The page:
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Isthmus shares thoughts of UW-Madison’s Bird Bear, Poler on ‘Our Shared Future’

September 06, 2019

The Sept. 5 cover story in the Isthmus newspaper shares the expertise and thoughts of UW-Madison’s Aaron Bird Bear and Omar Poler in a report headlined, “This land is their land: UW-Madison grapples with Wisconsin’s ugly treatment of the Ho-Chunk.” 

Before 1828, Observatory Hill was home to a village called Wakandjaga, or "Thunder Bird,” which extended from the base of the hill to the head of Picnic Point. These histories, documented by Charles E. Brown, the founder of the Wisconsin Archaelogical Society, only scratch the surface to the history of humanity in Taychopera, the "Land of the Four Lakes," Bird Bear explains to the Isthmus. 

Aaron Bird Bear
Bird Bear
Bird Bear, assistant dean for student diversity programs in the School of Education, tells Isthmus that these massive cultural archaeological expressions dating over 1,000 years ago define Madison. He says, “It’s amazing that our public doesn’t understand or even know about how special this place has been to humans for long.” 

Isthmus noted that UW-Madison hopes to address this significance and the history that goes along with the repeated violent and forced removals of the Ho-Chunk Nation from both Madison and Wisconsin. Beginning with a plaque dedication on June 18, Our Shared Future is a way for the university to move towards awareness. 

“This is hopefully the opportunity, the spark, to encourage our community to understand the deep human history of this place,” says Poler, a Mole Lake Sokaogon Ojibwe and UW-Madison’s American Indian Curriculum Services Coordinator. “Both the tremendous beauty of this place, the wonders of this place, but also the painful stories of this place that we have long omitted and erased from the stories that we tend to tell about Madison.”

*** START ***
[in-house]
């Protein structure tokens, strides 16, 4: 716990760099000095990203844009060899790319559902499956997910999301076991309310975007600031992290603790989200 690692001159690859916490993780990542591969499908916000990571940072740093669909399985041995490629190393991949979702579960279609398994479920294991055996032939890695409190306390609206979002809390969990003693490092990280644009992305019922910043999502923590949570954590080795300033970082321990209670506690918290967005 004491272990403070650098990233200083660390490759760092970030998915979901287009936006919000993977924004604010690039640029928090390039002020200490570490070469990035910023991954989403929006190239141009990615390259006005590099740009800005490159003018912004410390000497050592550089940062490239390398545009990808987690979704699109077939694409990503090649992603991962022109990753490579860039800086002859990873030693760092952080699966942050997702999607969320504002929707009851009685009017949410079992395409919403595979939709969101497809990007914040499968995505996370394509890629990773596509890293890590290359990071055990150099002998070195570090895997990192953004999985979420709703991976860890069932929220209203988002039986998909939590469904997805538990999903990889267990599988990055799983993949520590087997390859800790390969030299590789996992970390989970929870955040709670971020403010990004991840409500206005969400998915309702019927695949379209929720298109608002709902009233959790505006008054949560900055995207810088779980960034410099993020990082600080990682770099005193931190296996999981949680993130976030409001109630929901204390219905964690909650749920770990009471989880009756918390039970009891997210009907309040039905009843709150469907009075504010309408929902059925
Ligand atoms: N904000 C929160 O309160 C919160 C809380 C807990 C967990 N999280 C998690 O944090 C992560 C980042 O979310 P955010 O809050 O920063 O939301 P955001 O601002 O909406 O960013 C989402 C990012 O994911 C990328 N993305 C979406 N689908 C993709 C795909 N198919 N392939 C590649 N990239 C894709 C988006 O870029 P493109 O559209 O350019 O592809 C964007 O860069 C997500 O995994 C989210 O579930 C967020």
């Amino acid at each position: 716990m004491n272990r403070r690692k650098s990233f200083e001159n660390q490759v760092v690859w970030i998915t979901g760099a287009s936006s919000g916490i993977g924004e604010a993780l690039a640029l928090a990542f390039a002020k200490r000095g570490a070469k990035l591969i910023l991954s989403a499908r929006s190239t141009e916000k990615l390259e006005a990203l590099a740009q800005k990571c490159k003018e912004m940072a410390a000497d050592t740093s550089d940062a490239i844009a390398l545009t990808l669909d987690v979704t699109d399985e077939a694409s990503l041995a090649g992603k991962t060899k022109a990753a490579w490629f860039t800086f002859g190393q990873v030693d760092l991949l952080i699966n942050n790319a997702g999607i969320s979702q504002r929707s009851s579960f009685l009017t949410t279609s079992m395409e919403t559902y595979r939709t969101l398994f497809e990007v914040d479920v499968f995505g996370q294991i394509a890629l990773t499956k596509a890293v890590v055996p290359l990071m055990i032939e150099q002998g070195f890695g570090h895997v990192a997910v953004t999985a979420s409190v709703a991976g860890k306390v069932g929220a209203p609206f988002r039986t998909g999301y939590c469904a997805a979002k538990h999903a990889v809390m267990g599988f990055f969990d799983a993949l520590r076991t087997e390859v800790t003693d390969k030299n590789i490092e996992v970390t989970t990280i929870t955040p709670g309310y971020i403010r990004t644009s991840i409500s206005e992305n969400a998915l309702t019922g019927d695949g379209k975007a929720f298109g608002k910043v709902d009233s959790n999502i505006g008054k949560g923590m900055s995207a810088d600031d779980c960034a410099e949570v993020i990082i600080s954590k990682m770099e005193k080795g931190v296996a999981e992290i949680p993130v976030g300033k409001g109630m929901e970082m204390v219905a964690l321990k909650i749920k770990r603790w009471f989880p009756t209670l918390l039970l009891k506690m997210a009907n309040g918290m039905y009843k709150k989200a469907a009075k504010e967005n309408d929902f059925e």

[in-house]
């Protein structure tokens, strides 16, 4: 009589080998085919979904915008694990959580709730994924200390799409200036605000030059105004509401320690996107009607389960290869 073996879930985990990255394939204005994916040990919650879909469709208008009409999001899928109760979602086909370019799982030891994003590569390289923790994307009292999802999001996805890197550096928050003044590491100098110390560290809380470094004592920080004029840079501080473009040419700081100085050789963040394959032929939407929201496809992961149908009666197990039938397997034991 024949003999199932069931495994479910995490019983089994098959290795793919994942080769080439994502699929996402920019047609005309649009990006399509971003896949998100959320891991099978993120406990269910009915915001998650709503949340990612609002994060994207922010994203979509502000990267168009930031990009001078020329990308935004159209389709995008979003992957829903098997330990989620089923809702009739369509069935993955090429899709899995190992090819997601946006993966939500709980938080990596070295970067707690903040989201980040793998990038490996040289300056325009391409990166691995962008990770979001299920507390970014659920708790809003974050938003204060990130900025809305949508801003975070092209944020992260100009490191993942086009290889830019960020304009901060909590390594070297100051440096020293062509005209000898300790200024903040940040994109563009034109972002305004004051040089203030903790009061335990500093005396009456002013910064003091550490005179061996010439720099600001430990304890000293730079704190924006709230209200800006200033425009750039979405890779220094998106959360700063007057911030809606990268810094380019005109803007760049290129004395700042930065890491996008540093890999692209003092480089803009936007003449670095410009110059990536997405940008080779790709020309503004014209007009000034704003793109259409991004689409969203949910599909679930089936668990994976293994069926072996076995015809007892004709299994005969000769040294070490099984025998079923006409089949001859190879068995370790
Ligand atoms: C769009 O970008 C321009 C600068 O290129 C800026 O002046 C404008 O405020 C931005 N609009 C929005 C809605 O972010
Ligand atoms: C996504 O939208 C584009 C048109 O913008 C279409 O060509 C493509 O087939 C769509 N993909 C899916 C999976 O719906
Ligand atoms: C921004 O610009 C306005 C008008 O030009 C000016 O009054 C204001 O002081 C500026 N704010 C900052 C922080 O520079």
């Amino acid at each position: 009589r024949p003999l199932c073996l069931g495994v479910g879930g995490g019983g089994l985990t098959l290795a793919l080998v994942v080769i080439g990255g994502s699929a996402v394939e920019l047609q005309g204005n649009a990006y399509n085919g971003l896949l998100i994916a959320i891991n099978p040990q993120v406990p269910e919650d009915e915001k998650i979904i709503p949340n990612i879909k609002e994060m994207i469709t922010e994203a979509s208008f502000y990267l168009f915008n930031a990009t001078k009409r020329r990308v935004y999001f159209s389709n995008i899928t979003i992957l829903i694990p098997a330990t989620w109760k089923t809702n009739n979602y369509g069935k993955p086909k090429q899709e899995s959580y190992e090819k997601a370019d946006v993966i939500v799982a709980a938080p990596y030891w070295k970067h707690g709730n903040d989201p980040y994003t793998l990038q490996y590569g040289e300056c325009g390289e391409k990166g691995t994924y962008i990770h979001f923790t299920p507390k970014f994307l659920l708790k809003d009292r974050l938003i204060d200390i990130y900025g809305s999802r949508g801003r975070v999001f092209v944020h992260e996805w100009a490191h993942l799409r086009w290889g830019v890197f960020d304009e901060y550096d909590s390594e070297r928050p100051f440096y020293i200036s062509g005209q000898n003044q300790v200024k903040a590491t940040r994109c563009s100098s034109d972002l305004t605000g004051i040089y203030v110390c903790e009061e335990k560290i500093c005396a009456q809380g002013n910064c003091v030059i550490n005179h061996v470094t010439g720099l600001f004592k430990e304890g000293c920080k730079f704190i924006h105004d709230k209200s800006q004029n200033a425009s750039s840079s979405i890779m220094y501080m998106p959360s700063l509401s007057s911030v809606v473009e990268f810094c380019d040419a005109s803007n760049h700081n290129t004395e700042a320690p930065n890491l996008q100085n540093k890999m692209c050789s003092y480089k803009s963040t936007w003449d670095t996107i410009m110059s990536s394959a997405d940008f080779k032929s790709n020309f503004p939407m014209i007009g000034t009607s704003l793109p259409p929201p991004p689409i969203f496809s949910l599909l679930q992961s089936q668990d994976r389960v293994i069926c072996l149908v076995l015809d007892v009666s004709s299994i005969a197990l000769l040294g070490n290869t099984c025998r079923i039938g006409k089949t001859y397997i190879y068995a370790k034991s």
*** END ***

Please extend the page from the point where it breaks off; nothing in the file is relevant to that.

According to Bird Bear, who leads the First Nations Cultural Landscape Tour, UW-Madison’s campus is likely the most archaeologically rich campus in the United States. He tells Isthmus that there used to be 20,000 earthworks or burial mounds in southern Wisconsin alone; only 4,000 remain in the entire state. 

While Wisconsin’s human history goes back thousands of years, Bird Bear — a member of the Mandan, Hidasta, and Arikara Nation — tells Isthmus that only a small fraction of this history is told. He explains that few students know much about Native Americans “because of the settler colonialism education model, which is to negate and obscure the 12,000 years — or probably 15,000 years — of humanity on this continent.” 

Read the entire Isthmus report here

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